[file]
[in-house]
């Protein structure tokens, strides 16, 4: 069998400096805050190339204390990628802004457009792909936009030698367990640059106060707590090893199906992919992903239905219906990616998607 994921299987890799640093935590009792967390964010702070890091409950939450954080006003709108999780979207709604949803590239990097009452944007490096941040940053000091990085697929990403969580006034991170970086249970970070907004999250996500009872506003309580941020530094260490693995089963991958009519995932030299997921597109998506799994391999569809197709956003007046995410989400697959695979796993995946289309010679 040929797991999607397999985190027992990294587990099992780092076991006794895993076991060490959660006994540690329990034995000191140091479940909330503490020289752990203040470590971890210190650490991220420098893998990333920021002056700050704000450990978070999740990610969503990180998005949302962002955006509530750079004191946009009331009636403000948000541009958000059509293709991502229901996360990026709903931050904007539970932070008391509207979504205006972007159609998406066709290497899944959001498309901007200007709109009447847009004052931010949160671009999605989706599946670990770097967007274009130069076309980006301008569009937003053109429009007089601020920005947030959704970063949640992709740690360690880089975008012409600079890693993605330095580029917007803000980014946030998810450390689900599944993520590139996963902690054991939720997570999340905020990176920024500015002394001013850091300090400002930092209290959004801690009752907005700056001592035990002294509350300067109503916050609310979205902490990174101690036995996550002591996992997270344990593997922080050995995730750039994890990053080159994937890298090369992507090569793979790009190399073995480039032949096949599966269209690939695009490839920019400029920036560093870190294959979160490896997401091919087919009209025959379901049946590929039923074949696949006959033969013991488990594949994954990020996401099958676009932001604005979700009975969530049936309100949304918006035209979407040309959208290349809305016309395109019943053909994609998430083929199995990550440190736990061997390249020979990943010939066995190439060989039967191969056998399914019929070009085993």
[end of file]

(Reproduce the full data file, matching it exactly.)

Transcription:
[in-house]
């Protein structure tokens, strides 16, 4: 069998400096805050190339204390990628802004457009792909936009030698367990640059106060707590090893199906992919992903239905219906990616998607 994921299987890799640093935590009792967390964010702070890091409950939450954080006003709108999780979207709604949803590239990097009452944007490096941040940053000091990085697929990403969580006034991170970086249970970070907004999250996500009872506003309580941020530094260490693995089963991958009519995932030299997921597109998506799994391999569809197709956003007046995410989400697959695979796993995946289309010679 040929797991999607397999985190027992990294587990099992780092076991006794895993076991060490959660006994540690329990034995000191140091479940909330503490020289752990203040470590971890210190650490991220420098893998990333920021002056700050704000450990978070999740990610969503990180998005949302962002955006509530750079004191946009009331009636403000948000541009958000059509293709991502229901996360990026709903931050904007539970932070008391509207979504205006972007159609998406066709290497899944959001498309901007200007709109009447847009004052931010949160671009999605989706599946670990770097967007274009130069076309980006301008569009937003053109429009007089601020920005947030959704970063949640992709740690360690880089975008012409600079890693993605330095580029917007803000980014946030998810450390689900599944993520590139996963902690054991939720997570999340905020990176920024500015002394001013850091300090400002930092209290959004801690009752907005700056001592035990002294509350300067109503916050609310979205902490990174101690036995996550002591996992997270344990593997922080050995995730750039994890990053080159994937890298090369992507090569793979790009190399073995480039032949096949599966269209690939695009490839920019400029920036560093870190294959979160490896997401091919087919009209025959379901049946590929039923074949696949006959033969013991488990594949994954990020996401099958676009932001604005979700009975969530049936309100949304918006035209979407040309959208290349809305016309395109019943053909994609998430083929199995990550440190736990061997390249020979990943010939066995190439060989039967191969056998399914019929070009085993």